Accelerating earnings growth at some of the US’s largest apparel and footwear companies is giving rise to a more positive outlook for the sector’s future – although the potential for more tariffs on imports from China remains a cloud on the horizon.
The faster-than-anticipated revenue and profit growth follows challenging business conditions over the past years, and is expected to remain robust over the next 12 to 18 months, according to a new report from Moody’s Investors Service.
Raising the outlook for the US apparel and footwear industry from stable to positive, the global ratings agency says more companies are showing solid growth as they realise benefits from cost savings initiatives, acquisition synergies, new product introductions, targeted marketing efforts, reduced inventory clearance activity and improved US apparel retail conditions.
Several large US companies – including Nike Inc, PVH Corp and VF Corp – are singled out as “finally seeing concurrent growth.”
Upside is also seen as companies continue to take advantage of international growth opportunities, especially in emerging markets such as China, where greater economic expansion tends to fuel branded apparel purchases. Around 42% of the combined sales of rated US-domiciled apparel manufacturers are generated outside the US, the analysts say.
Moody’s has revised its 2018 operating profit growth forecast for the industry to 8%-9% from 3%-5%, although this high growth rate will be difficult to sustain and decelerate to a still strong 6%-7% in 2019.
Sales are expected to grow 6%-7% this year and 4%-5% in 2019. Moody’s sales figures include international sales, which are expected to continue to grow at a solid pace, particularly in Asia.
“For many US apparel and shoe companies, a focus on growing their own direct-to-consumer channels, including both online and brick and mortar stores, has led to better positioning in terms of where consumers are shopping, while also giving them more control over brand messaging and the overall shopping experience,” the research says.
Risks to the downside for US apparel and shoe companies include a dependence on continued US economic growth, as well as rising tariffs.
Moody’s forecasts GDP growth in the low-single digits for the US and Europe, and in the mid-single digits for China, in 2018 and 2019. However, these assumptions could founder if additional tariffs are imposed on imports from China, in which case apparel companies would be negatively impacted by both increased costs and, potentially, dampened US consumer spending.
In addition, input costs have risen, but remain manageable. Apparel companies continue to face input cost inflation from items such as labour and cotton that will somewhat temper profit growth over the next 12-18 months.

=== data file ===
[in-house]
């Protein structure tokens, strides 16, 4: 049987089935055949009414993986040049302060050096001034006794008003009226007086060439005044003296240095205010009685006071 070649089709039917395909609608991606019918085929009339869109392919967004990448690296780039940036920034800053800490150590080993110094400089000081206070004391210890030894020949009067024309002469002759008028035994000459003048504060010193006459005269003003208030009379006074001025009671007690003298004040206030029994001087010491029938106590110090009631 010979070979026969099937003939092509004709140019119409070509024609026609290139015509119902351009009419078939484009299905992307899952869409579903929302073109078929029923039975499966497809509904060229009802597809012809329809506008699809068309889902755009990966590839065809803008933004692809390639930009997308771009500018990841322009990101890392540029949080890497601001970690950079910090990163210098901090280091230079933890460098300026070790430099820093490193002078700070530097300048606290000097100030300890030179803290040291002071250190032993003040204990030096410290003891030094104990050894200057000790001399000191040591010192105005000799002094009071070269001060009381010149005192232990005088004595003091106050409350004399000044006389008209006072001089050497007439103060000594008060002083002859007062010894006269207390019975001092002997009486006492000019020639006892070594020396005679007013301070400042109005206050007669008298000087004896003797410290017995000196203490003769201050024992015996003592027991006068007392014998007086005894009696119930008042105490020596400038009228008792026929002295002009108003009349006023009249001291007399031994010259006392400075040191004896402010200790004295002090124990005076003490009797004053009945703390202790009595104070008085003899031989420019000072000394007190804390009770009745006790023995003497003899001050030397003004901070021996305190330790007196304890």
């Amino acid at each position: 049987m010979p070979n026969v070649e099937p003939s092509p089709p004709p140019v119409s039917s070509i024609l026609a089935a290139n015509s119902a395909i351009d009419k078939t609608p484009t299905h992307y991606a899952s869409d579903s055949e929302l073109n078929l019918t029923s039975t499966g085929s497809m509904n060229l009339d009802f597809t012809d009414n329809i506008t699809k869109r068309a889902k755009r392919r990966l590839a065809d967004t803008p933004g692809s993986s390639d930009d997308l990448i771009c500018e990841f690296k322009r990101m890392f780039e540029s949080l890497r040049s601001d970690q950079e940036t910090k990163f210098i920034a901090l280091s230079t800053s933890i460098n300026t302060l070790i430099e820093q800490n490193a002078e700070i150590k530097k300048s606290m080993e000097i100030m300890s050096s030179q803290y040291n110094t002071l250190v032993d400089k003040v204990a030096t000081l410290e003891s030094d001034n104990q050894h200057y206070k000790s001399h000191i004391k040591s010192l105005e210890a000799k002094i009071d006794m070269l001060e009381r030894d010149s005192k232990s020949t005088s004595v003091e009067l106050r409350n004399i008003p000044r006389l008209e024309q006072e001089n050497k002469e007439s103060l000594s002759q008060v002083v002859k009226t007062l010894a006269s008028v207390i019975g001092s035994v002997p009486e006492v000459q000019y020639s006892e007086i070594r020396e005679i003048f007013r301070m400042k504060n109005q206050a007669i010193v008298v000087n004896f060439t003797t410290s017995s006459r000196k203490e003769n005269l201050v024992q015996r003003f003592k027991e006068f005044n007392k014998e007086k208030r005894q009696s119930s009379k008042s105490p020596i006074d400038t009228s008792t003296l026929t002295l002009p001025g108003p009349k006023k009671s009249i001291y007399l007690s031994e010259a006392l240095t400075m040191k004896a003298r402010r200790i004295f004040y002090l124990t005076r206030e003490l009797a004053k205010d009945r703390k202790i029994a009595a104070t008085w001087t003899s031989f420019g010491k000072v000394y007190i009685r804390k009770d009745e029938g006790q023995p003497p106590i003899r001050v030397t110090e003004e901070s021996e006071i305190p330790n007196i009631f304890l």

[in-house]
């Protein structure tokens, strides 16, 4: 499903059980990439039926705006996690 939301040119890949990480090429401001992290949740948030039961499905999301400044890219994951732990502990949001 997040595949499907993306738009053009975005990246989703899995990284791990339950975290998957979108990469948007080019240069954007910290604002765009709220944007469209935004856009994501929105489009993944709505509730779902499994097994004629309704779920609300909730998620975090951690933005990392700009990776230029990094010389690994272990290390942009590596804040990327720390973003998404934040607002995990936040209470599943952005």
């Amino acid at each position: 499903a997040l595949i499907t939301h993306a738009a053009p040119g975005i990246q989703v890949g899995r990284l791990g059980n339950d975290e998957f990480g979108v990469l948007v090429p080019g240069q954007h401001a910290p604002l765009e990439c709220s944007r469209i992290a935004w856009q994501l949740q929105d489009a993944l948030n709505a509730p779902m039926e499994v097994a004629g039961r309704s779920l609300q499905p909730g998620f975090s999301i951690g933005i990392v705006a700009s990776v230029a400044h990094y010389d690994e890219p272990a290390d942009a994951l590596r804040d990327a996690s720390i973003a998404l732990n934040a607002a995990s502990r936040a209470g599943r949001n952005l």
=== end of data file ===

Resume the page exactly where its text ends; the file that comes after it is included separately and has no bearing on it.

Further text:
Cotton, a key input in the industry, has risen by about 15% year-over-year, but at around 78 cents (as of 18 October 2018) has pulled back from the high of 95 cents in mid-June 2018.
Continued increases in the cost of labour and freight will also lead to higher input costs. And after a short period of easing, currency pressures have once again become a headwind as the US dollar has strengthened since February. Even though it is still below the recent peak in December 2016, the stronger US dollar leads to increased costs for non-US subsidiaries, because apparel is largely sourced in US dollars.
Industry consolidation will also continue, Moody’s analysts believe, with continued M&A activity expected over the next 12 to 18 months as companies look for alternate ways to bolster revenue and profit growth. This will include extending or expanding product categories, increasing geographic reach or gaining new technologies, to enhance areas such as e-commerce capabilities or data analytics.
Tariffs could weaken forecast
A significant risk to the later part of the 12-18 month global growth forecast is the possibility of additional tariffs being imposed on imports from China.
“Increased tariffs could lead to increased costs for apparel companies and, by extension, potentially become a drag on consumer spending. So far, apparel and footwear has largely been excluded from the list of Chinese imports facing increased tariffs, probably because these goods are already among the highest taxed US imports.
“Although the current list includes some apparel accessories such as handbags and leather gloves, textiles and yarns, leathers and cotton, this is already factored into our current apparel growth forecast.”
According to the American Apparel & Footwear Association (AAFA), imports of consumer products such as clothing, shoes, home goods, fashion accessories or travel goods are subject to average tariff rates in the 10.8% to 14.2% range, versus an average rate on all US imports being less than 1.4%.
Should any future tariff increases include US imports of apparel and footwear made in China, companies would likely experience gross margin pressures for 12 to 24 months, because it will take time for most to further diversify operations away from China and adjust costs.
While many companies have the ability to increase prices to offset rising costs, it may prove challenging because US consumers may not be willing to pay higher prices for goods.